“The way you were ranting, I thought you had a fever,” she said. “But your temperature is normal even if your temper is hot.”
“Hello, Daisy,” I waited for a reaction, some indication I’d surprised her by knowing her name. She remained serene, her face almost bored.
“Hello, Aina. The fluid in your lungs must be improving. All that shouting would have triggered a coughing fit 30 days ago.”
“Tell me her name,” I said, pointing to where you stood. “Please.”
“Her name is Rose. Did not your nose tell you that?”
I grimaced. “So, what’s with all the flower names around here? Is her last name Garden?”
“I am known only as Rose,” you said. “I have no last name. Shall I tell Aina the rest?”
Your question wasn’t mine to answer but I answered it anyway. “Yes, you should tell Aina the rest,” I said. Daisy inclined her head in agreement.
You knelt in front of me, your white skirt fanning out around you. “As you know, I am Rose and this is Daisy. Martinez Motion also manufactures an Iris, sweet natured but more of an entry level model. Simplistic programing. She requires eight hours to fully charge after 12 hours of use. Daisy and I have a next generation lithium-air cell battery and can charge in four hours after 20 hours of use.”
“How do you recharge in a cave? Did Papa add wiring to this place?”
“We have a solar pod, a mobile charging station parked outside,” Daisy said. “We alternate so you are never left alone. I charge in the afternoon and Rose charges in the middle of the night.”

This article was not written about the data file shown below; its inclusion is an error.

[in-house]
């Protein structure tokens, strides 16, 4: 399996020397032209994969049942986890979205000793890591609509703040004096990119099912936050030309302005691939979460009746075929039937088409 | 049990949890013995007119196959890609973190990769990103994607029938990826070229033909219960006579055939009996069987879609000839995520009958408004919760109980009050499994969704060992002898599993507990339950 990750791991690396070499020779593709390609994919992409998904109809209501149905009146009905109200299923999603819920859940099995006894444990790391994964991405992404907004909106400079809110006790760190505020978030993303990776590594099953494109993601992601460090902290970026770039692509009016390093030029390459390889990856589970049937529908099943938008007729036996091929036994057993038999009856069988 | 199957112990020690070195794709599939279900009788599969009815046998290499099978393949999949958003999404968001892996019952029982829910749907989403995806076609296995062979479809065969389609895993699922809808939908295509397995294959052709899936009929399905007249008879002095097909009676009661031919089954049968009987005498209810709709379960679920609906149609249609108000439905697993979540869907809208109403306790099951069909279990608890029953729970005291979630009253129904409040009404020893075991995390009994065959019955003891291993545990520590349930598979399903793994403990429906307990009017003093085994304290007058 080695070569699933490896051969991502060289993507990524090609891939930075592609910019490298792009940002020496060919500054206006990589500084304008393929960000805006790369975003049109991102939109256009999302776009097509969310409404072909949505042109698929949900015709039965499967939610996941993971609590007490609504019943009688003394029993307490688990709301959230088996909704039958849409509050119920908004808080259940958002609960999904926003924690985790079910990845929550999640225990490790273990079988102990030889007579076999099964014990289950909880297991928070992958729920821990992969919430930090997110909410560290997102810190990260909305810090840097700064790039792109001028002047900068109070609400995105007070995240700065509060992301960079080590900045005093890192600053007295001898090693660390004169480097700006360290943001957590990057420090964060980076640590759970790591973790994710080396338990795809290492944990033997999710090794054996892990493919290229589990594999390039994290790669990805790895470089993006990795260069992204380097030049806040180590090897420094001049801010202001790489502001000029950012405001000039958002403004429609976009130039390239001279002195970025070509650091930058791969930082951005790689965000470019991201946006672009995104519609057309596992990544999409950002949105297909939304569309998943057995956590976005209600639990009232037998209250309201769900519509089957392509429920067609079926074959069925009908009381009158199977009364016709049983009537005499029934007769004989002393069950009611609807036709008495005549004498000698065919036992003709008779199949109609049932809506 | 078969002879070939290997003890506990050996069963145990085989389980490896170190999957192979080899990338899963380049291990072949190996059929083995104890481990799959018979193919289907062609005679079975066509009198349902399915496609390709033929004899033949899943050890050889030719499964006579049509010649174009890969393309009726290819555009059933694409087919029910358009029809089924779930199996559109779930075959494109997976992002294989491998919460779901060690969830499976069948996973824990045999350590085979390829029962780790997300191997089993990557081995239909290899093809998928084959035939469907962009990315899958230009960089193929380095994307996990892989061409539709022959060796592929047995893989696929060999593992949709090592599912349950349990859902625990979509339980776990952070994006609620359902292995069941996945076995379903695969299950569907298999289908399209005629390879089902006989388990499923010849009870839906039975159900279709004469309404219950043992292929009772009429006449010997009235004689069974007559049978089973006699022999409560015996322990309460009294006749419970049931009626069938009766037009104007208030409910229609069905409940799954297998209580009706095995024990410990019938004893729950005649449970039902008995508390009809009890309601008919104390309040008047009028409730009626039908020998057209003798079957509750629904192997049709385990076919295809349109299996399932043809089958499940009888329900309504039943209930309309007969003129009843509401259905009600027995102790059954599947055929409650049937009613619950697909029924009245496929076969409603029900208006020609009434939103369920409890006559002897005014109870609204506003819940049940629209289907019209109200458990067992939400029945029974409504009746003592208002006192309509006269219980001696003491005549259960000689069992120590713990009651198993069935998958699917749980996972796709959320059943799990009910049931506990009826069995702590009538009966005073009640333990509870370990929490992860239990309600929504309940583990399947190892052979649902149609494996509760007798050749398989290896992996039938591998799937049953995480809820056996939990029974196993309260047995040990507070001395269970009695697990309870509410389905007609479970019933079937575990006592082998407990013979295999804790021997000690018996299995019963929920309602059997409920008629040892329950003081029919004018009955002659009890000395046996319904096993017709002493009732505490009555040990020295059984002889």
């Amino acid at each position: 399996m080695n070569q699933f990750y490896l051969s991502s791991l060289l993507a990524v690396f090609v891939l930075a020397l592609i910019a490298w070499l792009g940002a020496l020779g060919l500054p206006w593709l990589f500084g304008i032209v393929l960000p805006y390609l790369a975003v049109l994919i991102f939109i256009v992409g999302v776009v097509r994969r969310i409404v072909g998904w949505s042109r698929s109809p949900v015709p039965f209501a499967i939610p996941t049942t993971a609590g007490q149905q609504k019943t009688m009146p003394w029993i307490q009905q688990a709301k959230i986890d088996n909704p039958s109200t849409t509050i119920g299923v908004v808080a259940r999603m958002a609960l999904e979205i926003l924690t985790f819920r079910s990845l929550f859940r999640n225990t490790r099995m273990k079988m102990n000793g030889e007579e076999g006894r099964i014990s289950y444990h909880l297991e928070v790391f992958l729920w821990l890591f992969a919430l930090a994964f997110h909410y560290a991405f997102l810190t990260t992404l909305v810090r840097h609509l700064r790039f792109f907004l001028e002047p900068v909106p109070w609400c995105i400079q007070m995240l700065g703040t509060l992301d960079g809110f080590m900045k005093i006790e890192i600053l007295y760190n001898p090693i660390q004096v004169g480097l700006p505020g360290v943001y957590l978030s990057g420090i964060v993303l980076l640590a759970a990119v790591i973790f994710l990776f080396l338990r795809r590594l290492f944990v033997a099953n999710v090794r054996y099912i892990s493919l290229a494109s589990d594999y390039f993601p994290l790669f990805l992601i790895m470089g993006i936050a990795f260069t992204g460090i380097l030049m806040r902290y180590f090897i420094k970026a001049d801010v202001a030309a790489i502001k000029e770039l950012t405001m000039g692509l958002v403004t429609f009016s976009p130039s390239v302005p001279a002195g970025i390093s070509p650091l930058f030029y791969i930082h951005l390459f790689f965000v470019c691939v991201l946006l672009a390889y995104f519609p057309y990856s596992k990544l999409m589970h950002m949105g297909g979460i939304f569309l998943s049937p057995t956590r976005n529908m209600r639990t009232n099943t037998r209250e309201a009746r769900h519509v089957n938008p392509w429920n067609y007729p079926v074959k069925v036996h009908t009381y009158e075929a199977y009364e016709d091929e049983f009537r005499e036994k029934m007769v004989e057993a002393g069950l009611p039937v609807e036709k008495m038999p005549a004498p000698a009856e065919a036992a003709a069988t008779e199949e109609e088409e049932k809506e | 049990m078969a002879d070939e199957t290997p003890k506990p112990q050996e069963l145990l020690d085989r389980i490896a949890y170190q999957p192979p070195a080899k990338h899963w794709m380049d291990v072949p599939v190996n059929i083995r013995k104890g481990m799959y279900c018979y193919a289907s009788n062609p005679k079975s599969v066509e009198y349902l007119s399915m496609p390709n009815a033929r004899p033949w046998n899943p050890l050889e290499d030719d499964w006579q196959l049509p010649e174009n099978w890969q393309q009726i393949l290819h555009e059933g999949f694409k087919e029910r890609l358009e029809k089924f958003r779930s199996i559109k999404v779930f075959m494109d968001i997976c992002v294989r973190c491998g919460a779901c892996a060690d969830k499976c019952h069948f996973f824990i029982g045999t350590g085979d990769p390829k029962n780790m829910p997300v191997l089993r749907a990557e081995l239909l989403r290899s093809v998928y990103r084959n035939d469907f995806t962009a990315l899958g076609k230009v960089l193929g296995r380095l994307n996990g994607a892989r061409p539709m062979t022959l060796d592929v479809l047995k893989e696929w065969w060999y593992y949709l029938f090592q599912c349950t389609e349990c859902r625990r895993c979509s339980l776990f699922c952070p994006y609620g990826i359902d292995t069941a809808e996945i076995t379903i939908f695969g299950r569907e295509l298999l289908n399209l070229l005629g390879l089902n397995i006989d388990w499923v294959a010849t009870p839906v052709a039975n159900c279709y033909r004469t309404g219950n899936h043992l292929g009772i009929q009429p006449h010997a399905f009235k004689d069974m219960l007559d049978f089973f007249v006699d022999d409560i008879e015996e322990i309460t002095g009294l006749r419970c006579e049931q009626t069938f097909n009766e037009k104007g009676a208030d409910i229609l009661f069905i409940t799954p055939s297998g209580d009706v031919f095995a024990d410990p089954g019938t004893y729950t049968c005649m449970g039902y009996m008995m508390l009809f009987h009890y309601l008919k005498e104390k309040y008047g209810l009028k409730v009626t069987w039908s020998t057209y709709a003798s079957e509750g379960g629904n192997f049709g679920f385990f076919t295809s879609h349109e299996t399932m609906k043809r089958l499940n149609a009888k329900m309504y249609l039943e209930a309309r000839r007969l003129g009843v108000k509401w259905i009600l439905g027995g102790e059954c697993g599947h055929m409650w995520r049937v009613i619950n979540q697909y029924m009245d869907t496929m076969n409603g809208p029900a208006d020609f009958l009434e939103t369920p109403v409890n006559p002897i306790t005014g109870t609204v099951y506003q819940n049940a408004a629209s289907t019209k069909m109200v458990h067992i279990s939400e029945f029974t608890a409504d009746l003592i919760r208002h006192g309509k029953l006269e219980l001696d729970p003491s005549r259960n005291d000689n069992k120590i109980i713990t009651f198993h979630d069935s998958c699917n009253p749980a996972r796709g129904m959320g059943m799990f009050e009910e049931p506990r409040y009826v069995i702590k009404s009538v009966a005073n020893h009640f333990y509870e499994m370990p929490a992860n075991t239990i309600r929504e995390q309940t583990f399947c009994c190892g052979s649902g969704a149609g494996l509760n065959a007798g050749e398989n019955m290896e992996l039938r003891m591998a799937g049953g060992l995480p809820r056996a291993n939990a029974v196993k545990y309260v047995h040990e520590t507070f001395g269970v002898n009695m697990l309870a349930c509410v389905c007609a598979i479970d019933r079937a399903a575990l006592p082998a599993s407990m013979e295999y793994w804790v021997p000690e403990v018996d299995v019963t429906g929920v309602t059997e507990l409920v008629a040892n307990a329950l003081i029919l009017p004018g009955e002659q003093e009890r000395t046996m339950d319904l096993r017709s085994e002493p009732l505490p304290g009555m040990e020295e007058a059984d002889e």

“There is a new feminal, the Violet, with 36 hours of continuous power. The men in the lab are quite impressed with her.” Your eyes narrowed and your mouth turned down on one side as you described the Violet. On anyone else, it would’ve been called a frown.
“She has standard weapons,” you said. “Guns and knives, in addition to martial arts skills. ‘The only difference between Violet and Violent is one extra letter.’ They put that slogan in all the ads. Her programing is certainly not simplistic. She fatally injured a man in the lab during testing. Now they have safe words to stop her attacks.”
“You have given Aina enough information about the other models, at least for now,” Daisy said. She sat down on the edge of the cot and held my hand. My fingers were shaking. “Let us start with some pain reliever before we answer any more questions. I am sure your head is hurting. Rose, please refill Aina’s cup.”
I held my mouth open like a baby bird as Daisy put two capsules in my mouth, one at a time between hard swallows of water. Maybe I should’ve waited for the medicine to kick in but I had to know what sort of creatures you were. If I was lying helpless in a cave with two evil robots, my headache wasn’t even interesting anymore.
“Did you kill my Papa? Is that why he isn’t here?”
Daisy raised one eyebrow, an expression I later learned was as much shock as her face could show. “Dr. Vega is very much alive. I belong to him. In fact, he sent me here with a message for you.”
“You belong to him? You mean, he owns you?”
“Yes, that is correct.”